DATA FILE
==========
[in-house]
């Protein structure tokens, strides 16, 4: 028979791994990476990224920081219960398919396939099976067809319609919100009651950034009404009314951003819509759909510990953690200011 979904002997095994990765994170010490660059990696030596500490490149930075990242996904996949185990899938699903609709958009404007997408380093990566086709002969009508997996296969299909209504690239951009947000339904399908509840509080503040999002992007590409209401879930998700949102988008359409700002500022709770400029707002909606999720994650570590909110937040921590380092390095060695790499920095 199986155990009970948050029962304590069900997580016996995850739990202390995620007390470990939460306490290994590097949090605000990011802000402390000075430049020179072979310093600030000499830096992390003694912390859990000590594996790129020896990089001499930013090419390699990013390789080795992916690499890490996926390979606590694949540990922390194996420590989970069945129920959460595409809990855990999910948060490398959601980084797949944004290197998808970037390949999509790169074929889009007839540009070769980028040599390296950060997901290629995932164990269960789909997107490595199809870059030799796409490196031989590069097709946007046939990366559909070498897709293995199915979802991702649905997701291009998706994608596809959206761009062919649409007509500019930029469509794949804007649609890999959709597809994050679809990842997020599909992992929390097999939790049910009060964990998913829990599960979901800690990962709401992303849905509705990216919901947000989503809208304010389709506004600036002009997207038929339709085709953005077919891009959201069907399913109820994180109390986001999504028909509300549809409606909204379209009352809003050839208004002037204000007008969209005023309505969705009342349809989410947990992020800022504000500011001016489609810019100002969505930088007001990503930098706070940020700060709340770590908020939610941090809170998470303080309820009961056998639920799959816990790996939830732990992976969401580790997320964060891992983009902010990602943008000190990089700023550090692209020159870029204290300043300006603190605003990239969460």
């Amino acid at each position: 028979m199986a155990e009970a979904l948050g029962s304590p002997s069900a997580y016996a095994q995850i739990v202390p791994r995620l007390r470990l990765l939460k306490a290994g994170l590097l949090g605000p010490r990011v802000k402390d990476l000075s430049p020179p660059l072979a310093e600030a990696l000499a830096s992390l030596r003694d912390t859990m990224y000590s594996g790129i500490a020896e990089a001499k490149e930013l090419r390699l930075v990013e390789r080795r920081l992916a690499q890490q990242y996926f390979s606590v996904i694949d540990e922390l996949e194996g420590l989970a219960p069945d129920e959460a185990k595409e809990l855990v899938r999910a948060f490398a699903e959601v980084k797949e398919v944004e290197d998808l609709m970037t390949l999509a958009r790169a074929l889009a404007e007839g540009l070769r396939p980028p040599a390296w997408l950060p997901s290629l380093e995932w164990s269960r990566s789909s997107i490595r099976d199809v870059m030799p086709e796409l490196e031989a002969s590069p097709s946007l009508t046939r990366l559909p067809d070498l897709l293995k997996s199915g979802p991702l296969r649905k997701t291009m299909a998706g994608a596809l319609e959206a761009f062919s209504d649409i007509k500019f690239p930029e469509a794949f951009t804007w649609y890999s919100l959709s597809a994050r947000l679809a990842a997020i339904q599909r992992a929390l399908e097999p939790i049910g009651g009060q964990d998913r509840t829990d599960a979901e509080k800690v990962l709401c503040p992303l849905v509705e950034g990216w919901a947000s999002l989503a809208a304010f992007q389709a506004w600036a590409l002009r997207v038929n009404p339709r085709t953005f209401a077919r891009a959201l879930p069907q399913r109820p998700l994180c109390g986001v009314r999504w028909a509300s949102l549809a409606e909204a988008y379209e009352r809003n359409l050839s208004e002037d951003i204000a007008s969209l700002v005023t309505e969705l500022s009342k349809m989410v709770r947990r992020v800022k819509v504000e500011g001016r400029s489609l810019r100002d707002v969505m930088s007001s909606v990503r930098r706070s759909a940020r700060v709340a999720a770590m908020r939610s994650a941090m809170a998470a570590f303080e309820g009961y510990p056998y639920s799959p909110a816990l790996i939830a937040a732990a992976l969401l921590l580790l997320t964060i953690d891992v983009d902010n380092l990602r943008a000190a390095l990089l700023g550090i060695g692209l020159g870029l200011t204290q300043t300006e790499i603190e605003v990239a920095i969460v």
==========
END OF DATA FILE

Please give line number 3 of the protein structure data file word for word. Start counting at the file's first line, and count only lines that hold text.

């Amino acid at each position: 028979m199986a155990e009970a979904l948050g029962s304590p002997s069900a997580y016996a095994q995850i739990v202390p791994r995620l007390r470990l990765l939460k306490a290994g994170l590097l949090g605000p010490r990011v802000k402390d990476l000075s430049p020179p660059l072979a310093e600030a990696l000499a830096s992390l030596r003694d912390t859990m990224y000590s594996g790129i500490a020896e990089a001499k490149e930013l090419r390699l930075v990013e390789r080795r920081l992916a690499q890490q990242y996926f390979s606590v996904i694949d540990e922390l996949e194996g420590l989970a219960p069945d129920e959460a185990k595409e809990l855990v899938r999910a948060f490398a699903e959601v980084k797949e398919v944004e290197d998808l609709m970037t390949l999509a958009r790169a074929l889009a404007e007839g540009l070769r396939p980028p040599a390296w997408l950060p997901s290629l380093e995932w164990s269960r990566s789909s997107i490595r099976d199809v870059m030799p086709e796409l490196e031989a002969s590069p097709s946007l009508t046939r990366l559909p067809d070498l897709l293995k997996s199915g979802p991702l296969r649905k997701t291009m299909a998706g994608a596809l319609e959206a761009f062919s209504d649409i007509k500019f690239p930029e469509a794949f951009t804007w649609y890999s919100l959709s597809a994050r947000l679809a990842a997020i339904q599909r992992a929390l399908e097999p939790i049910g009651g009060q964990d998913r509840t829990d599960a979901e509080k800690v990962l709401c503040p992303l849905v509705e950034g990216w919901a947000s999002l989503a809208a304010f992007q389709a506004w600036a590409l002009r997207v038929n009404p339709r085709t953005f209401a077919r891009a959201l879930p069907q399913r109820p998700l994180c109390g986001v009314r999504w028909a509300s949102l549809a409606e909204a988008y379209e009352r809003n359409l050839s208004e002037d951003i204000a007008s969209l700002v005023t309505e969705l500022s009342k349809m989410v709770r947990r992020v800022k819509v504000e500011g001016r400029s489609l810019r100002d707002v969505m930088s007001s909606v990503r930098r706070s759909a940020r700060v709340a999720a770590m908020r939610s994650a941090m809170a998470a570590f303080e309820g009961y510990p056998y639920s799959p909110a816990l790996i939830a937040a732990a992976l969401l921590l580790l997320t964060i953690d891992v983009d902010n380092l990602r943008a000190a390095l990089l700023g550090i060695g692209l020159g870029l200011t204290q300043t300006e790499i603190e605003v990239a920095i969460v």